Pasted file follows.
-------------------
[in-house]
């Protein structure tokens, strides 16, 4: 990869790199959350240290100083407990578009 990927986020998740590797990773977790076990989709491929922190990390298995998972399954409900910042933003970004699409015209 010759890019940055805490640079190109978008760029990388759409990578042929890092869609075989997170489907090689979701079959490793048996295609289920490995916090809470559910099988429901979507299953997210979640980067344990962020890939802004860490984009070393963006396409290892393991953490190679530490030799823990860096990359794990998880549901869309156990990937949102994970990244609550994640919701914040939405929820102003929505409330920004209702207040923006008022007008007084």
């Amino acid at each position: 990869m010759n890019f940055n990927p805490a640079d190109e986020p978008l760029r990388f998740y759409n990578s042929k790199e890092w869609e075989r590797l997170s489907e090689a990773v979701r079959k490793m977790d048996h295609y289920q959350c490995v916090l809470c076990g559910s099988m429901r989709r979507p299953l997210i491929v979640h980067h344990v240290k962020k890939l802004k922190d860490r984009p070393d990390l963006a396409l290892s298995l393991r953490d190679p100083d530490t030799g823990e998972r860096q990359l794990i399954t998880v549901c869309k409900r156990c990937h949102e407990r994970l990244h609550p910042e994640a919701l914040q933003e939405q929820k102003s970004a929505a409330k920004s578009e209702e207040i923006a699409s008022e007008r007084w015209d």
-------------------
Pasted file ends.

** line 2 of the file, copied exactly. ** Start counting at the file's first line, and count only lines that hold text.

């Protein structure tokens, strides 16, 4: 990869790199959350240290100083407990578009 990927986020998740590797990773977790076990989709491929922190990390298995998972399954409900910042933003970004699409015209 010759890019940055805490640079190109978008760029990388759409990578042929890092869609075989997170489907090689979701079959490793048996295609289920490995916090809470559910099988429901979507299953997210979640980067344990962020890939802004860490984009070393963006396409290892393991953490190679530490030799823990860096990359794990998880549901869309156990990937949102994970990244609550994640919701914040939405929820102003929505409330920004209702207040923006008022007008007084």